Although your cat is most likely to catch fleas in summer because fleas thrive in warmth, don’t make the mistake of thinking you can just wait for winter to kill off the fleas. Their eggs can last for a while during cold snaps and fleas themselves can survive happily throughout winter in your nice, warm home.
Indoor Cats and Fleas
You may also be assuming that only outdoor cats can get fleas, but this is untrue. While you can reduce the risk of infection by keeping your cat indoors, there are still opportunities for fleas to infest your home and infect your cat. These specific circumstances include:
- Another pet bringing in fleas
Cat fleas and eggs can hitch a ride on your dogs to come indoors and infect your cat. Sharing a home with dogs increases your indoor cat’s chances of suffering from fleas. You must conduct regular checks and look into using preventative cat flea medicine on all your pets if you have a busy, animal-friendly household.
- Big pests bringing in little pests
Rat infestations can bring flea infestations in with them, which can affect your cat. Luckily, this particularly unsavory route to infection is unlikely because cats tend to scare away rats and mice. But if you are struggling with a severe rat infestation, do consider the impact on your cat, and, as always, do your best to discourage such infestations.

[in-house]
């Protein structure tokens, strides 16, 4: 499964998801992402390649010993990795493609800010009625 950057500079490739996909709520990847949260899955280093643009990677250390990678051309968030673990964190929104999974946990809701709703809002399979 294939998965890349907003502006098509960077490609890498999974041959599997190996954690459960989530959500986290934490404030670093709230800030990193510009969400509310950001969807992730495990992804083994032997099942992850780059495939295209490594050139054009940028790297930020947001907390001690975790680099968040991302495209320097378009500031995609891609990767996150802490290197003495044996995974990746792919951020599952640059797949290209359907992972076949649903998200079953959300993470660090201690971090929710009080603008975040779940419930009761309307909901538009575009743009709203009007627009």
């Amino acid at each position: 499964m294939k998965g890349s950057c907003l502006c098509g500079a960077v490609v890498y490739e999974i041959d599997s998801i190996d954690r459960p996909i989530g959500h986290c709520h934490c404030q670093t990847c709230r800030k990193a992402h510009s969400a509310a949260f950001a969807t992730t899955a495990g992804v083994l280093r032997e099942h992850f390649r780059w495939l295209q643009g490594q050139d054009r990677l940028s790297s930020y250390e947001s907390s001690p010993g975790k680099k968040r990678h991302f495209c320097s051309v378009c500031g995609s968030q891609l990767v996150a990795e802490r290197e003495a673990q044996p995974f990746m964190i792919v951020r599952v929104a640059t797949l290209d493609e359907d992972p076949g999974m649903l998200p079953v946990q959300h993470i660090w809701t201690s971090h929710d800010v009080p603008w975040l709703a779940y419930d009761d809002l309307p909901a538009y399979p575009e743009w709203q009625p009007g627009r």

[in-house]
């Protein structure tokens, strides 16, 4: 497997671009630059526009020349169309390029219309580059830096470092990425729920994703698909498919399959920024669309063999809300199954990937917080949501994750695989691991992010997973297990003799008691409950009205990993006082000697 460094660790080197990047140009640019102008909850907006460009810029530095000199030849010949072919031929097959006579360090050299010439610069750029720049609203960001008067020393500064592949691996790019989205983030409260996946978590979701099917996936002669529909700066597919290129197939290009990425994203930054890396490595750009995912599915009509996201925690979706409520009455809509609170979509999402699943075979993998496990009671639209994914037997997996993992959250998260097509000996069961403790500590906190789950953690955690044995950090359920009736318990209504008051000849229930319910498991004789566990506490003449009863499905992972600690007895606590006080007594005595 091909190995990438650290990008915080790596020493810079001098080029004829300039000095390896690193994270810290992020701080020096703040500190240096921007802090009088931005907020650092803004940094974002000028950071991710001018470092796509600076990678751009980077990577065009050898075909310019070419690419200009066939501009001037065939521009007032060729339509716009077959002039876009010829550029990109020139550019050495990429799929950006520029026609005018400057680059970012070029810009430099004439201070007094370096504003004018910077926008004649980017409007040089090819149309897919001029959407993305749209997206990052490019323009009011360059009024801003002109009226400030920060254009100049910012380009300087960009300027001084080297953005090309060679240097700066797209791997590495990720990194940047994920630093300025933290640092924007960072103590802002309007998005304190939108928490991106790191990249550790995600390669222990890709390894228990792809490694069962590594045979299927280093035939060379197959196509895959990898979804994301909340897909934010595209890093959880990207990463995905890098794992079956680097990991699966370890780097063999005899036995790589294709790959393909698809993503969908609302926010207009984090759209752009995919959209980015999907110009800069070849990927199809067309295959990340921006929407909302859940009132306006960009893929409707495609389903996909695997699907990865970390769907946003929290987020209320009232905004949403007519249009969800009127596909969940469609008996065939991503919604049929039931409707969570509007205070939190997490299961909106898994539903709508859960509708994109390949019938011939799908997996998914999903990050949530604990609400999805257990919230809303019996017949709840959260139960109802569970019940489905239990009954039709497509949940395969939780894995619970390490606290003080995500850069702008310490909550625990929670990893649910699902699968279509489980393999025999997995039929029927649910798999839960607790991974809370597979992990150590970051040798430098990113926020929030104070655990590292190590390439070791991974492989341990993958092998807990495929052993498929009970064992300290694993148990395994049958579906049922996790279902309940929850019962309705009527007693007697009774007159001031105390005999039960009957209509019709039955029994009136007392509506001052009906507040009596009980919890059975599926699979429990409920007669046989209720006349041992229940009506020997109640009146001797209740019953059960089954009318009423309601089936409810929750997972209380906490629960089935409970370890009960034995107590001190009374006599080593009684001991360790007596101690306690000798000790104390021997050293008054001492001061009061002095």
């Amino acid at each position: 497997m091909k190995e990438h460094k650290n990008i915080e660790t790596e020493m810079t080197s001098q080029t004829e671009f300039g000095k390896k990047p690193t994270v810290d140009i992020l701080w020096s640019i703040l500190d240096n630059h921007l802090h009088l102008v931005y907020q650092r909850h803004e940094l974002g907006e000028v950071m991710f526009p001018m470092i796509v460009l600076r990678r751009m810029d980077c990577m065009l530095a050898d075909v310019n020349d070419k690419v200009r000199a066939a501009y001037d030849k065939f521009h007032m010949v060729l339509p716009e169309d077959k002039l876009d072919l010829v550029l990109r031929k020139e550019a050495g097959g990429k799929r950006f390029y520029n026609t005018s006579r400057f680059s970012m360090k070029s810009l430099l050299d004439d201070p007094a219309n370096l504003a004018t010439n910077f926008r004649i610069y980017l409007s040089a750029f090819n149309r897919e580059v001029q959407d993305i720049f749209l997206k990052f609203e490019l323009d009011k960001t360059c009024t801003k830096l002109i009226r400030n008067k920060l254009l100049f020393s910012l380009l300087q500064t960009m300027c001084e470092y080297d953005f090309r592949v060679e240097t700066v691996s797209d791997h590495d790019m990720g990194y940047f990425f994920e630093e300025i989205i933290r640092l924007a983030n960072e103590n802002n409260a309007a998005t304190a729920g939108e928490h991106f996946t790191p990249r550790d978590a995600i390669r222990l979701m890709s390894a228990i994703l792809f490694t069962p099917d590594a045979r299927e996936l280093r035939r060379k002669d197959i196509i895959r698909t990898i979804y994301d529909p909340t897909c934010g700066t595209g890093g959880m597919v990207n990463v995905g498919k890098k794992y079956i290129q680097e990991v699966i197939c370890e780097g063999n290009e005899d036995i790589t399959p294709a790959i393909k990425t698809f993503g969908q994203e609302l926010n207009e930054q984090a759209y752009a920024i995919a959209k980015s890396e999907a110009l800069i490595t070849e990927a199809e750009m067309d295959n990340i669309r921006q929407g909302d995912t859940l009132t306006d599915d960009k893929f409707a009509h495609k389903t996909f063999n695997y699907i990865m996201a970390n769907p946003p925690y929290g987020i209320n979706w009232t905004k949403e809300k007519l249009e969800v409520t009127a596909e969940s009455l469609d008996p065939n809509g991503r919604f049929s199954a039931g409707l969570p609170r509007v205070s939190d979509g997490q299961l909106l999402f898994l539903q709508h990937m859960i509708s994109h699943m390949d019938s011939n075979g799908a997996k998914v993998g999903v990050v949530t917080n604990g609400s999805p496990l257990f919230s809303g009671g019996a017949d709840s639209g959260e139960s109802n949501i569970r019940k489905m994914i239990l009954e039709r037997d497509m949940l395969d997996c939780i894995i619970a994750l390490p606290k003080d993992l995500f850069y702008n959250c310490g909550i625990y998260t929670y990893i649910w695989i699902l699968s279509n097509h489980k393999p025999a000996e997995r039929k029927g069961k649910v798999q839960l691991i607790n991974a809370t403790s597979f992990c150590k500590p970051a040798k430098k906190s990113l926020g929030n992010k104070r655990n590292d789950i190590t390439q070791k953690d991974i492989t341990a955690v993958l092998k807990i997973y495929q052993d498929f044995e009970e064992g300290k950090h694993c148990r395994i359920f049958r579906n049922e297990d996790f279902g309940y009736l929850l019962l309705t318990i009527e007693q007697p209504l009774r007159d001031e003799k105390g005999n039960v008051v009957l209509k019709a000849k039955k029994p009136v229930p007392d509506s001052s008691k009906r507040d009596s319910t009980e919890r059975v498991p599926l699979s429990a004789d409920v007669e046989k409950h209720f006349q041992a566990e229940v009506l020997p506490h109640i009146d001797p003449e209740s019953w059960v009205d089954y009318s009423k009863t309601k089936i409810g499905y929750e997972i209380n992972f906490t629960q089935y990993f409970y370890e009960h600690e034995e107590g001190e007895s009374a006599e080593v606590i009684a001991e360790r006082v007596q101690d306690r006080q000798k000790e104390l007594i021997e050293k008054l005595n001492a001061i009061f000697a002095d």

- A family member or guest bringing in fleas
Your cat may not move inside and outside the home, but you certainly do. You and your clothes can act as vehicles for fleas and their eggs into your home and, as we’ve already discussed, once inside, they can multiply very quickly to infect your cat. To prevent this happening, you should stay on top of vacuuming all soft furnishings and wash your sheets and clothing promptly, particularly in summer.
- Moving home
As we’ve already discussed, flea infestations can sit dormant for a long time, even through colder weather. A new home could hide a potential infestation in the carpets, and other soft furnishings, for months, waiting for your cat to move in. In apartments and other close-living situations, even your new neighbors could infect your cat. It is worthwhile to hire professional cleaning services before you move in and consider administering some preventative flea treatments.
- Trips outside the home
Your cat can’t avoid going outside forever. Even the most indoor cat will need to visit a vet, go on play dates, and will either come with you on holiday or need to go to a cat hotel. During these times, they are vulnerable to catching fleas from other animals and environments. This is why flea preventatives are so important, and you should discuss prescriptions with your veterinarian.